A new exhibit at the UO’s Museum of Natural and Cultural History invites people to learn about Eugene’s historic lesbian community from the women who created and sustained it.
“Outliers and Outlaws—Stories from the Eugene Lesbian History Project” puts a new spotlight on local queer history. The exhibit opens Saturday, Jan. 28, and runs through 2023.
Hundreds of young women identifying as lesbians came to Eugene in the 1960s through the 1990s. Exhibit organizers say they founded organizations central to the city and provided leadership for community service agencies. They created lesbian magazines, music, films, dance performances, theater and art. As a community, they influenced Oregon's political landscape and contributed to the national LGBTQ movement.
“In many ways, the city of Eugene as we know it today exists thanks to these women,” said Ann Craig, associate director of administration at the museum. “Do you remember Mother Kali’s bookstore or the Riviera Room? Eugene’s lesbian community is one of the things that makes this a special place.”
One of the interviewees agrees.
“The lesbian community, as far as I was concerned, ran the town,” said Judy Goldstein in an interview with the Eugene Lesbian Oral History Project. “I mean, we had lesbian restaurants and doctors and Jackrabbit Press and Starflower (Natural Foods & Botanicals). And bands, zillions of bands, none of which I was in, but all of which I danced to.”
The exhibit is a collaboration between the museum, the University of Oregon Libraries Special Collections and University Archives, and the College of Arts and Sciences. Between 2018 and 2019, Judith Raiskin, associate professor of women’s, gender and sexuality studies at the university, and Linda Long, curator of manuscripts, began interviewing dozens of people in what would eventually be the Eugene Lesbian Oral History Project and digital exhibit.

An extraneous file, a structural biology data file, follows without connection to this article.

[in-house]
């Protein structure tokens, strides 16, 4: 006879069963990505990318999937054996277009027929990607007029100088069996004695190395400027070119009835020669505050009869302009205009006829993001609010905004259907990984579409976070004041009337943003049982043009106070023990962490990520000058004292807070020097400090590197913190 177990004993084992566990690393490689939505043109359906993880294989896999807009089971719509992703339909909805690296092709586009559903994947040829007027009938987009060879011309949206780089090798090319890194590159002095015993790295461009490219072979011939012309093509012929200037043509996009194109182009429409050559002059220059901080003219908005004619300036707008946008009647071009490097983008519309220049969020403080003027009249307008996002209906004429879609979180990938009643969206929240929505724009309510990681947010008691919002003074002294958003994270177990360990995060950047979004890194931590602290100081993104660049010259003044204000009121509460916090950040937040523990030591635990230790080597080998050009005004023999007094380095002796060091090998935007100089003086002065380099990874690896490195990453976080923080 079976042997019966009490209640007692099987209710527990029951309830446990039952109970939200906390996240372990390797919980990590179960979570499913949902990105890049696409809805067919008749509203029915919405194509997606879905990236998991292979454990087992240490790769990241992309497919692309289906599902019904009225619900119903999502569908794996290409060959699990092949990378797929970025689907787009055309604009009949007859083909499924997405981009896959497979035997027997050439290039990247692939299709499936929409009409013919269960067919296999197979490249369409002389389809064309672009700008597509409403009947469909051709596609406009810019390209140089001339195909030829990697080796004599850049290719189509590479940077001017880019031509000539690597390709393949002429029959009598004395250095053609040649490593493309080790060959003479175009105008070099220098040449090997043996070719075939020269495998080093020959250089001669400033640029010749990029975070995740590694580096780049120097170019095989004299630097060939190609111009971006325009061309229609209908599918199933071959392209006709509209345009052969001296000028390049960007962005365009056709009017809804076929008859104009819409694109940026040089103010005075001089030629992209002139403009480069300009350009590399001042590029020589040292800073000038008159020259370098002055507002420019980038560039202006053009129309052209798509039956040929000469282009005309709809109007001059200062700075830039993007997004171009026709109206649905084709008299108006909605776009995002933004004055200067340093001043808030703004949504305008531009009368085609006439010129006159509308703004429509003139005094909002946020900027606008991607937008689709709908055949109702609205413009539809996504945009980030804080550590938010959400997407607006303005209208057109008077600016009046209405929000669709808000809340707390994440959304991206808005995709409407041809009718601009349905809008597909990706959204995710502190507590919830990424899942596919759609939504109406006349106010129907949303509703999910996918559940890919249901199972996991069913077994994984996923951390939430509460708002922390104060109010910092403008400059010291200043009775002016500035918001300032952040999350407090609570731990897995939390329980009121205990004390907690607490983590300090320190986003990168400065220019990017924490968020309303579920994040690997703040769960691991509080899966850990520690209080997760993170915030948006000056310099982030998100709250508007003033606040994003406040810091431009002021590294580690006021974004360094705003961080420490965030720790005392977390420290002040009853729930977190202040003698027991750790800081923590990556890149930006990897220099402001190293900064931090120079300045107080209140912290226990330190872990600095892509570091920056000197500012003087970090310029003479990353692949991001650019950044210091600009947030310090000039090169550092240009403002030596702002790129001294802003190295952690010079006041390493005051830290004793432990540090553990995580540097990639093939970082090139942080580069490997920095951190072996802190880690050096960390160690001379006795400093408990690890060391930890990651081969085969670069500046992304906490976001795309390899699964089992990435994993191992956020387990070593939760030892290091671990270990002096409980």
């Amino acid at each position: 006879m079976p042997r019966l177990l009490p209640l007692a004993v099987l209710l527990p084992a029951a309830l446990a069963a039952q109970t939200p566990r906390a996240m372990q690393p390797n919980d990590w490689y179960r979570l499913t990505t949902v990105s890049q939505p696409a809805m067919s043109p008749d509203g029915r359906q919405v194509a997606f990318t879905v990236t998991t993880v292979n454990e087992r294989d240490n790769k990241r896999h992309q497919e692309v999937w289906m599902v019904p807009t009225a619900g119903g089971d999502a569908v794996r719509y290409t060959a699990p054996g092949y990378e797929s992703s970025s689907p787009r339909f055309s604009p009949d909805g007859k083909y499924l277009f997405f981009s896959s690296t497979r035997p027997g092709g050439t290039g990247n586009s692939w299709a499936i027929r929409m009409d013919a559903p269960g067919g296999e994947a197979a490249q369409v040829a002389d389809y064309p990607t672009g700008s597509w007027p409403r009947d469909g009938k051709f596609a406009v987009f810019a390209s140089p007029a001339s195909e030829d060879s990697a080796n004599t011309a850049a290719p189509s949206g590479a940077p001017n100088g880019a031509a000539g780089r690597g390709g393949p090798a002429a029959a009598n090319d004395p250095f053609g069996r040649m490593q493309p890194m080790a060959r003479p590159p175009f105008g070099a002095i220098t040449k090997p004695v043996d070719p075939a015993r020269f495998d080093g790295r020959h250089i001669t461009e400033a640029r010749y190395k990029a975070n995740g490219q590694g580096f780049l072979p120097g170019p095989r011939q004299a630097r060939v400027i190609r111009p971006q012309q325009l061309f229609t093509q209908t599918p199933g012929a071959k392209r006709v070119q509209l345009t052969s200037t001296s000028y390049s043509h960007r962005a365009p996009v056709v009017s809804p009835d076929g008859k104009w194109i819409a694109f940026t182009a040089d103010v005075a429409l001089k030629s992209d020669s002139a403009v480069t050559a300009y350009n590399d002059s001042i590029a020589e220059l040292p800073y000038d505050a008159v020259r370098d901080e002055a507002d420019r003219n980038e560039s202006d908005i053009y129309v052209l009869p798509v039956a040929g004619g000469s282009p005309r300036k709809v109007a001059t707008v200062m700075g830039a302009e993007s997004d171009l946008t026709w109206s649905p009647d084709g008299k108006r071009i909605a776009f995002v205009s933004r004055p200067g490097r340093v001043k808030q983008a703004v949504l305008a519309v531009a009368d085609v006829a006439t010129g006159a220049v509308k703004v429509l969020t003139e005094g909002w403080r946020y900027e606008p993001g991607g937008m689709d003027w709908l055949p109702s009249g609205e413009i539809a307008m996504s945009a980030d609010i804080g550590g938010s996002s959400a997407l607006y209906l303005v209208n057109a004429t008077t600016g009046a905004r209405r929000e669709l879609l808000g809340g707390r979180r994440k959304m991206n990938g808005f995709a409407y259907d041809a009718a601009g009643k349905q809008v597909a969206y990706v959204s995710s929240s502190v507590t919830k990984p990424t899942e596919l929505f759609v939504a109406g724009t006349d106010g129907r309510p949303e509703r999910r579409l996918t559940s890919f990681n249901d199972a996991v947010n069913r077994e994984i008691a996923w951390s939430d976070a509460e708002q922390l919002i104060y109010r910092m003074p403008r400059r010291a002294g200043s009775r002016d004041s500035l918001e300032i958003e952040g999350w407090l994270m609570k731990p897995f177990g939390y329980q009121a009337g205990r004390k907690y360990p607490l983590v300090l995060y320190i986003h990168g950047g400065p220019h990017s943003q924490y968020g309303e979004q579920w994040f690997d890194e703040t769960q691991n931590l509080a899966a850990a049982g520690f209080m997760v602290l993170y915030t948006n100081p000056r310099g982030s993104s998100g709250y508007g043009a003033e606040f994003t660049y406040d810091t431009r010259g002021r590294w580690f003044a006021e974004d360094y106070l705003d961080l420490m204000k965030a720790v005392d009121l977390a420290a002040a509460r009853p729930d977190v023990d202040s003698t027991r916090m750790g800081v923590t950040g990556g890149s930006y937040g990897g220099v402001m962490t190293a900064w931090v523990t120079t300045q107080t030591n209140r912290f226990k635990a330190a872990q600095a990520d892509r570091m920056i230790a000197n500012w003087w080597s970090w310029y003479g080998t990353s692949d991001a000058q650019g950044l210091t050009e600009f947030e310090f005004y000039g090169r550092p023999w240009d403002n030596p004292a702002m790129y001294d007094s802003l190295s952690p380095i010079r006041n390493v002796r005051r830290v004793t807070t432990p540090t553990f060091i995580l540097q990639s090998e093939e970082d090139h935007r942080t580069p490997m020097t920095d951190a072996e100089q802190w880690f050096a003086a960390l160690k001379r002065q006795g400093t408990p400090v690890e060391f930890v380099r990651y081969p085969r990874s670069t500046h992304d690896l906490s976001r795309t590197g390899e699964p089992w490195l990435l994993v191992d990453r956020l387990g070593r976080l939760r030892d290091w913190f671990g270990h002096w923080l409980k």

“In 2016 I attended a memorial service for a woman who was central to the lesbian community,” Raiskin said. “Her friends, now in their 60s and 70s, shared photo albums full of pictures of groups of young women gloriously engaged in work and play. They shared stories that celebrated their friend and all their relationships over the years. It was a rich history that I thought must not be lost.”
Long had already created several lesbian-focused collections held in the UO Libraries Special Collections and University Archives, including extensive Oregon Lesbian Communal Lands manuscript collections, the Ruth Mountaingrove Papers, and the Tee Corinne Papers.
Together, the pair filmed interviews with more than 80 members of Eugene’s lesbian community, covering topics from lesbian-owned businesses and art collectives to the fight for marriage equality. The museum will host a series of panel discussions covering those topics throughout the year, beginning with Worldmaking: Eugene’s Lesbian Arts and Culture Scene on Feb. 2 at 6 p.m.
In a series of filmed interviews prior to the exhibit, current UO students came together and discussed what this project means to them.
“It makes me feel validated to see people who, decades ago, were going through the same things I’m going through,” one said. “And they’re doing amazing, and they’re thriving in their queerness.”
“You never hear about queer joy in queer history,” another said. “There’s no happiness in older queer history. It’s always like, ‘They were always fighting against something and there was always something wrong, they were always being sent to conversion therapy, and it was just all bad things.’ You never get shown that they were still able to make community.”
Exhibits and programs are included with regular admission; admission is free for museum members and UO ID card holders. Show an Oregon Trail or other EBT card for an admission discount. Visit the museum's website for more information.
— By Lexie Briggs, Museum of Natural and Cultural History